“Arise, my soul, arise; Shake off thy guilty fears; The bleeding Sacrifice In my behalf appears. Before the throne my Surety stands, My name is written on His hands. My God is reconciled; His pardoning voice I hear: He owns me for His child; I can no longer fear. With confidence I now draw nigh, And ‘Father, Abba, Father,’ cry.”
Tozer’s main focus was not so much a treatise on the mercy of God, but it was a call to believe in the infinite compassion of our Creator-King. And in so believing, we may actually find peace and contentment and joy and spiritual victory in the never-ending mercy of God.
I believe it’s the Christian’s deep knowledge of His own sin coupled with His myopic belief in the necessity to earn God’s favor that blinds him to God’s mercy. Our pride believes we deserve good things from God. We deserve His love and grace because we so often are good and noble. That’s the one extreme lie we believe. But on the other hand we so often see ourselves through the eyes of God and recognize the fact that we are wholly deserving of punishment.
Too bad our reflection stops so infinitely short of the truth. Whereas we see ourselves as deserving of God’s wrath and nothing more, we miss the fact that it’s in our helplessness and our hopelessness that God is pleased to show His compassion.
The fact that we deserve death and hell and negative consequences of all sorts makes us exactly the pitiable creature God so loves. And it’s His love that limits His mercy, not our worthiness. Our unworthiness strips us of any hope for mercy, but God’s infinite love powers His mercy toward us.
My friends, I pray that as we turn our minds to the mercy of God this Season that we will do exactly what the author of Hebrews commends: “Let us draw near with confidence to the throne of grace, so that we may receive mercy and find grace to help in time of need.”
In Titus 3:1-7 we read, “Remind them to be subject to rulers, to authorities, to be obedient, to be ready for every good deed, 2 to malign no one, to be peaceable, gentle, showing every consideration for all men. 3 For we also once were foolish ourselves, disobedient, deceived, enslaved to various lusts and pleasures, spending our life in malice and envy, hateful, hating one another. 4 But when the kindness of God our Savior and His love for mankind appeared, 5 He saved us, not on the basis of deeds which we have done in righteousness, but according to His mercy, by the washing of regeneration and renewing by the Holy Spirit, 6 whom He poured out upon us richly through Jesus Christ our Savior, 7 so that being justified by His grace we would be made heirs according to the hope of eternal life.”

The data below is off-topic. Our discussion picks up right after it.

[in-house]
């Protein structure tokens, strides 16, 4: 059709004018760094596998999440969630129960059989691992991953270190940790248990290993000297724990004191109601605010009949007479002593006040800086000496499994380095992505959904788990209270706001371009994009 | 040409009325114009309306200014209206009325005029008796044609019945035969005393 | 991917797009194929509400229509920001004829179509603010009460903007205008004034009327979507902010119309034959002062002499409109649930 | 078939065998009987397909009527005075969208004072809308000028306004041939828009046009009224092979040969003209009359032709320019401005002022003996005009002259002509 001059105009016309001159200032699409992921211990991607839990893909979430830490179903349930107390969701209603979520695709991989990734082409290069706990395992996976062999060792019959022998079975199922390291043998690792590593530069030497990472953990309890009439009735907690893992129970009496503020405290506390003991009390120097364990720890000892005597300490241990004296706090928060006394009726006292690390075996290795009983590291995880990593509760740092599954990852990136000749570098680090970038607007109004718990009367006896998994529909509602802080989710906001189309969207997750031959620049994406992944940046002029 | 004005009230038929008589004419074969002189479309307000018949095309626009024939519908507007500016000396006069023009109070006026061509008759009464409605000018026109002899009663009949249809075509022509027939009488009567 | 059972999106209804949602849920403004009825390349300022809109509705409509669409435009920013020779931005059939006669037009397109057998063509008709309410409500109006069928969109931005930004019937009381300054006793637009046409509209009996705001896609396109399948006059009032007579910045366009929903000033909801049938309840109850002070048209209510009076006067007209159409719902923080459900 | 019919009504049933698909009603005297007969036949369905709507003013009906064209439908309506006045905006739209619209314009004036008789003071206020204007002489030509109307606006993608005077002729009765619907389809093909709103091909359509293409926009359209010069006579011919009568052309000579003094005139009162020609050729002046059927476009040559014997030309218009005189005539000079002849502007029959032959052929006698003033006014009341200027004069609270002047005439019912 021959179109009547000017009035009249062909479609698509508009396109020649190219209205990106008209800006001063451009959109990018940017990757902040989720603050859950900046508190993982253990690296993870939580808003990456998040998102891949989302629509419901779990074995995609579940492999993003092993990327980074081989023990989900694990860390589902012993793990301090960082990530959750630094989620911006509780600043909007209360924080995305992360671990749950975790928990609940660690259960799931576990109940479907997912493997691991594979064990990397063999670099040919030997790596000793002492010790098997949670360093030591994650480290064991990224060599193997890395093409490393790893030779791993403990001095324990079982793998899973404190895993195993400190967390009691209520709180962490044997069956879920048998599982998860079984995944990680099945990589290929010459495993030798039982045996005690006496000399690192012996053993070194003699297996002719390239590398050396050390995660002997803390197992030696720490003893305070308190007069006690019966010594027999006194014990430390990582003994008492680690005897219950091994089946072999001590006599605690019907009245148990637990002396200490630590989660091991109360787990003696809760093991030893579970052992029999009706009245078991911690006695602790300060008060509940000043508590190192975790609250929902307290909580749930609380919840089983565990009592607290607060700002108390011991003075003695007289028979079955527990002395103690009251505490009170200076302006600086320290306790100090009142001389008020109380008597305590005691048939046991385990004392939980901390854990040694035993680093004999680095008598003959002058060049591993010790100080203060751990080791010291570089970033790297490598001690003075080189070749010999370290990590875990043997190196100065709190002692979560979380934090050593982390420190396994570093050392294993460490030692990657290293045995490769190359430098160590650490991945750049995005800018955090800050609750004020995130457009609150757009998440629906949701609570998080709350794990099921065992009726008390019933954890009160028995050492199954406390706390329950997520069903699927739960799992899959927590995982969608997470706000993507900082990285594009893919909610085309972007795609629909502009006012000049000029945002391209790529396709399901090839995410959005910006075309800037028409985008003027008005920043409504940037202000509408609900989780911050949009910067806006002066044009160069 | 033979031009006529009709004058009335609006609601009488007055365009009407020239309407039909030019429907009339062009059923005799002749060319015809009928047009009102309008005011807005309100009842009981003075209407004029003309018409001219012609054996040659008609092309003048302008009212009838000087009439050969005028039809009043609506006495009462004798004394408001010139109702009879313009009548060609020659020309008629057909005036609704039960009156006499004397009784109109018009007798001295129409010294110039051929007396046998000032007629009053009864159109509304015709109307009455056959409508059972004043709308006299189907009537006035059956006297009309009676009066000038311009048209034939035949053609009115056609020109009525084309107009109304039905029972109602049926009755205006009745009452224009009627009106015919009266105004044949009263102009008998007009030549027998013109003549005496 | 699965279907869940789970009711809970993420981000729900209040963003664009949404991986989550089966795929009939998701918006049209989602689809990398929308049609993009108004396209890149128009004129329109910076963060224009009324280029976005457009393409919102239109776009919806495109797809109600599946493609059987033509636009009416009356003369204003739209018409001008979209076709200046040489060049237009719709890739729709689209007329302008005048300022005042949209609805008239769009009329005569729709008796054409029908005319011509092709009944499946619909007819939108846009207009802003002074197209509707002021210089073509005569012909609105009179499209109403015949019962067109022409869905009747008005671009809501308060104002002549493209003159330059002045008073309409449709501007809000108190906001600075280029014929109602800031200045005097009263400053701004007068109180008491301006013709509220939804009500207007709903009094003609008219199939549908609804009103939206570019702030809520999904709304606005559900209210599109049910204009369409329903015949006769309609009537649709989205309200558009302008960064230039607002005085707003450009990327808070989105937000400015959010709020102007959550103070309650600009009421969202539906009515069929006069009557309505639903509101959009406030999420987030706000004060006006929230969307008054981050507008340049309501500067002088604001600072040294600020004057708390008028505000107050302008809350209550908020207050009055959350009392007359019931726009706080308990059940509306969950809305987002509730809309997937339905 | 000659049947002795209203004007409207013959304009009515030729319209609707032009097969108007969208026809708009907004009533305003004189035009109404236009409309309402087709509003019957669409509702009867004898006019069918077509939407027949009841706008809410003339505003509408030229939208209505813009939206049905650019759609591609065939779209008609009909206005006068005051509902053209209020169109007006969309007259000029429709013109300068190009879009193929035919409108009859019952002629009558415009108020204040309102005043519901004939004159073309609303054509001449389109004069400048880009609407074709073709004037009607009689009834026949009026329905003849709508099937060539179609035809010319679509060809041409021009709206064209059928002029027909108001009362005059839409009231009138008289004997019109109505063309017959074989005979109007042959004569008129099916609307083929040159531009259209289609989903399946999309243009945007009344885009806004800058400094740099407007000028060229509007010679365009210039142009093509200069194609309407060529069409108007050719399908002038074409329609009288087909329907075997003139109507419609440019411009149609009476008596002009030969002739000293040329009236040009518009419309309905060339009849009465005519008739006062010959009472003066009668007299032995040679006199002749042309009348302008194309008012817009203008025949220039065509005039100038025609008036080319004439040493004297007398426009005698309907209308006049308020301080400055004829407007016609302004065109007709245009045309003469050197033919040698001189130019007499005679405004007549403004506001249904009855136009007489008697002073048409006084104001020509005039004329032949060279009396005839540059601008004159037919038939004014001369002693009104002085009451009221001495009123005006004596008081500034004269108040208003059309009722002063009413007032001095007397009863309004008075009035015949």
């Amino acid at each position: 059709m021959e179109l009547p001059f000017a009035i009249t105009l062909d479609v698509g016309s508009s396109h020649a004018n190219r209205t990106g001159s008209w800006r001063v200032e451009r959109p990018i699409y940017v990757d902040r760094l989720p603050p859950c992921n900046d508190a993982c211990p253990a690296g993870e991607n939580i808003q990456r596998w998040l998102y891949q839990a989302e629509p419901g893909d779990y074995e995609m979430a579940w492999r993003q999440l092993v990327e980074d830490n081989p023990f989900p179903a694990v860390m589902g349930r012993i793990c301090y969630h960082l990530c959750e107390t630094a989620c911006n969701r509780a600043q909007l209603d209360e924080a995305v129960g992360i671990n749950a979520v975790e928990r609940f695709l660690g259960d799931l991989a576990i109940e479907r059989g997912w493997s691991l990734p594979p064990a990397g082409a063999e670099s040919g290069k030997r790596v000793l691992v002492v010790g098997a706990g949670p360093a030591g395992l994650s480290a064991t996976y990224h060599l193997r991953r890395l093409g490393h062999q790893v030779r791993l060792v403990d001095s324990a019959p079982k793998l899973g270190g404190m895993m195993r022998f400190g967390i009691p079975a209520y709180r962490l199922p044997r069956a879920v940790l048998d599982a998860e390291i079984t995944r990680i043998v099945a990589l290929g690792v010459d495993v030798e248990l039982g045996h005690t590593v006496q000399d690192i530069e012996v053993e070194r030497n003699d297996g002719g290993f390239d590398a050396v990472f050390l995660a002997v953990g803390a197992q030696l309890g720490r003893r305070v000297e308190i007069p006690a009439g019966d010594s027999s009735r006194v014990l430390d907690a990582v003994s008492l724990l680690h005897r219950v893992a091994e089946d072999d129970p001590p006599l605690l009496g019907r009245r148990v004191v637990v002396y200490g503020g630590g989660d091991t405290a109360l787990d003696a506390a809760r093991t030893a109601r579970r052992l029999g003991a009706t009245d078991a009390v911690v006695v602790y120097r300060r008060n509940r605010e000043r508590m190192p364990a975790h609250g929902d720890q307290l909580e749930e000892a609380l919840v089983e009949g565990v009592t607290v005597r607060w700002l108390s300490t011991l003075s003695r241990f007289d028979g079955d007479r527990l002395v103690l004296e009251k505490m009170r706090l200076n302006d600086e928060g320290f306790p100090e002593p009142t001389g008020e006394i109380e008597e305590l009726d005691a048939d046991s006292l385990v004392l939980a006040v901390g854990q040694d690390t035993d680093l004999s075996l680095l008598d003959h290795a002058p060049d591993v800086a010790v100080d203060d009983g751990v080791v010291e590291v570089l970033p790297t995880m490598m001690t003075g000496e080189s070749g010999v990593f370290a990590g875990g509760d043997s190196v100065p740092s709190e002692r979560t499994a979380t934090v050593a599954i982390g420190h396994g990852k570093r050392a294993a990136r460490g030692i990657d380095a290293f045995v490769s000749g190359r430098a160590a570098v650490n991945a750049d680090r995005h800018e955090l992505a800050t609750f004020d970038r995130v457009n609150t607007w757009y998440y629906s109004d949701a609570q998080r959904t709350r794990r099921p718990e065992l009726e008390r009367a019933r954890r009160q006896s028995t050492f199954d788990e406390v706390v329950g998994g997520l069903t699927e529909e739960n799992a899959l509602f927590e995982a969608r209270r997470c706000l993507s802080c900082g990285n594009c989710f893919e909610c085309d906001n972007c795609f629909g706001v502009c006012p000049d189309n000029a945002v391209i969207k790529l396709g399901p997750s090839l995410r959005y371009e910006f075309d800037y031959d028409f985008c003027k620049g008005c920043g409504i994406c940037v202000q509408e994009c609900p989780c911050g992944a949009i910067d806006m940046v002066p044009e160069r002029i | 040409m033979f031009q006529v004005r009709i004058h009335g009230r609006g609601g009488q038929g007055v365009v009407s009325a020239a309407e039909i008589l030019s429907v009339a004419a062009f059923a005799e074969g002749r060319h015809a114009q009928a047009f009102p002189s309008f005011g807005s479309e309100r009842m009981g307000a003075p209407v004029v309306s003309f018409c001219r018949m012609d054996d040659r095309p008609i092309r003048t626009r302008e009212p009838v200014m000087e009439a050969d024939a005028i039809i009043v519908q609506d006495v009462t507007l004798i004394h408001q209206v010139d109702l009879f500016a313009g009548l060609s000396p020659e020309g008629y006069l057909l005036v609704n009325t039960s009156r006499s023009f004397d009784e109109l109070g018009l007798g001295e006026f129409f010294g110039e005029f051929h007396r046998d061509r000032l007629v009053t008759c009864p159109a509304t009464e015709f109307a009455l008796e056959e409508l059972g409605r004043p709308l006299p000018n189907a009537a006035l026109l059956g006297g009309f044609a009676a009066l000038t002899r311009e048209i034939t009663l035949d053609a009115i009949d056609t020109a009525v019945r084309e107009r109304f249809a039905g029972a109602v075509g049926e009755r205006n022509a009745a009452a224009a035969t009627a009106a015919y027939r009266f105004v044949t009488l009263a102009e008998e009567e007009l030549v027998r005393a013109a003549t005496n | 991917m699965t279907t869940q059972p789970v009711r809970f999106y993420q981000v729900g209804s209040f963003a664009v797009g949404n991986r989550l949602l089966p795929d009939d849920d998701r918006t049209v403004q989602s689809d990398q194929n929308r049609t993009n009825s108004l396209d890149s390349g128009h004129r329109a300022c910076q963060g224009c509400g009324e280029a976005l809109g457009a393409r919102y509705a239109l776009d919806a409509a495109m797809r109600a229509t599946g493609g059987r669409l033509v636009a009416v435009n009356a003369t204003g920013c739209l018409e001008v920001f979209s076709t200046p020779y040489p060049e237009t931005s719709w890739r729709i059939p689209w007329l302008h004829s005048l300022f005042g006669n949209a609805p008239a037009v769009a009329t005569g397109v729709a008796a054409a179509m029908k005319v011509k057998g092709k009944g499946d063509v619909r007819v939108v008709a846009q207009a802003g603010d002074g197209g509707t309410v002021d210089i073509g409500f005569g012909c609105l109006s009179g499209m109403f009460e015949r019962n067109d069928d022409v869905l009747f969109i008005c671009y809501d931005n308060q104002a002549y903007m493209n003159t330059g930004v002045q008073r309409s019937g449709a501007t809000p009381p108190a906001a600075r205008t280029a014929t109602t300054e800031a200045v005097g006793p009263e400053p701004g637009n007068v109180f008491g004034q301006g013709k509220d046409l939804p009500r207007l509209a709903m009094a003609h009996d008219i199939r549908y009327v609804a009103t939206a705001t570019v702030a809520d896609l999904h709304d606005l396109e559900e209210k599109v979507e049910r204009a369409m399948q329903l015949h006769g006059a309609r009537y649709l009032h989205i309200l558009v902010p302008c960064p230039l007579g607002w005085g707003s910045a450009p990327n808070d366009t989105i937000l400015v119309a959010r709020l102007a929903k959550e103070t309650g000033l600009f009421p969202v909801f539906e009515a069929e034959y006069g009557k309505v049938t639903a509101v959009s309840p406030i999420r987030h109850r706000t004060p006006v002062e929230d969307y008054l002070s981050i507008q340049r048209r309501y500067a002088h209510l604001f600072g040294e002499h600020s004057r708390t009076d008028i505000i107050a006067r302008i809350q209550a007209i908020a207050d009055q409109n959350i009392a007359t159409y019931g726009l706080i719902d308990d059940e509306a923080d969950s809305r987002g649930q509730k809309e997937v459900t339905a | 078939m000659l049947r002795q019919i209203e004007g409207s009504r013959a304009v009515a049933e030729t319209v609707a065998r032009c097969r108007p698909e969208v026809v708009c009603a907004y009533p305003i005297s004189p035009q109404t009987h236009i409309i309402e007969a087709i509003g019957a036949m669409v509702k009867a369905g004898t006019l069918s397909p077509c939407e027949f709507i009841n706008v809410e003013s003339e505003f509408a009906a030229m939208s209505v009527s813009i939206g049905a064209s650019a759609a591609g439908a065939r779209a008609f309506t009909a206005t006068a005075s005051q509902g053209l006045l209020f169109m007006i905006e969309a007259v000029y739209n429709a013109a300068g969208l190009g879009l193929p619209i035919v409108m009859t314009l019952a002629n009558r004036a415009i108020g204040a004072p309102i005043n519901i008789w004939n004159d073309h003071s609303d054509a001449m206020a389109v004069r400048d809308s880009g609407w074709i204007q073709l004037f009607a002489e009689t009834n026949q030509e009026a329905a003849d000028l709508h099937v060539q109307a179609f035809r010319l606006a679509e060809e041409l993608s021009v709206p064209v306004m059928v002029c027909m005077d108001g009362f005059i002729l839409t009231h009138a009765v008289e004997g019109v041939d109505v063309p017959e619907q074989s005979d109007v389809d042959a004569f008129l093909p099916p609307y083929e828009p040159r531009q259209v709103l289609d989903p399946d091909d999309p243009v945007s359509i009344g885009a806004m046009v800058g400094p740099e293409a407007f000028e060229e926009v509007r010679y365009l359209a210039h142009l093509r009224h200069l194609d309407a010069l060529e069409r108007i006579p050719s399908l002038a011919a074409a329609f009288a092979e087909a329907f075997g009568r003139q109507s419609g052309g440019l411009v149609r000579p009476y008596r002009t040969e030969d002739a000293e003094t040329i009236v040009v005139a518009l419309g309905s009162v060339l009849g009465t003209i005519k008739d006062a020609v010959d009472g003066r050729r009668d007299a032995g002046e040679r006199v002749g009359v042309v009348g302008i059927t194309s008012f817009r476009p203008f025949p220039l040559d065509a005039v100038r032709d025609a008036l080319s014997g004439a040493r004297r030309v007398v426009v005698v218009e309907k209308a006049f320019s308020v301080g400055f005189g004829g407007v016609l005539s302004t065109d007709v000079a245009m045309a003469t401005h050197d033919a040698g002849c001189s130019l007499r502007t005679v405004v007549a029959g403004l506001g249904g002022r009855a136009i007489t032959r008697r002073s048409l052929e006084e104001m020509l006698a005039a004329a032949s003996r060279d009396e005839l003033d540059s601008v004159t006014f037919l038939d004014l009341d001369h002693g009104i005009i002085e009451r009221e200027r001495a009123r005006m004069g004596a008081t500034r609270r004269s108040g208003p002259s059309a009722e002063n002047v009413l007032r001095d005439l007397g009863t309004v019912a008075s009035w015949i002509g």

Our works earn us death, but God’s kindness, love, and mercy win us life eternal!
If these truths don’t ignite a fire in your heart to better know God and His mercy, then I have to wonder if you’ve every truly experienced it.
How many friends have you told about your favorite food, sports team, diet, or movie? How passionate do you get when you find out your favorite artist is dropping a new album? How tired do you friends get of hearing about your new love interest, and yet how much more do you wish to know of them?
If you have truly tasted of the mercy of God, I invite you to continue your study with us this Season. Dive into the mercy of God and confidently allow it to envelope you.
Allow me to end with Lamentations 3:22-23, “The Lord’s lovingkindnesses indeed never cease, For His compassions never fail. 23 They are new every morning; Great is Your faithfulness.”
Before the day is over, I challenge you to thank the Lord for His mercy, tell someone else about His mercy, and confidently look forward to His mercy the next day.
But also ask Him to give you a better appreciation for His mercy. Ask the Holy Spirit to convict you about your potential apathy concerning the mercy of God, and ask Him to use this Season to mature you in the knowledge, understanding, and practical application of God’s mercy.
Please share this series on your favorite social media outlets and join us next time as we seek to better know, love, and worship God and help the people in our lives do the same.
To that end, we’ll be discussing God’s mercy in salvation.
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The Year Long Celebration of God is a discipleship experience designed to equip followers of Christ to better know, love, and worship Him as they help others in their lives do the same. We exalt God, teach His people how to practically worship Him every day of the year, and train them to disciple others.
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AMBrewster is the creator of The Year Long Celebration of God and host of its podcast.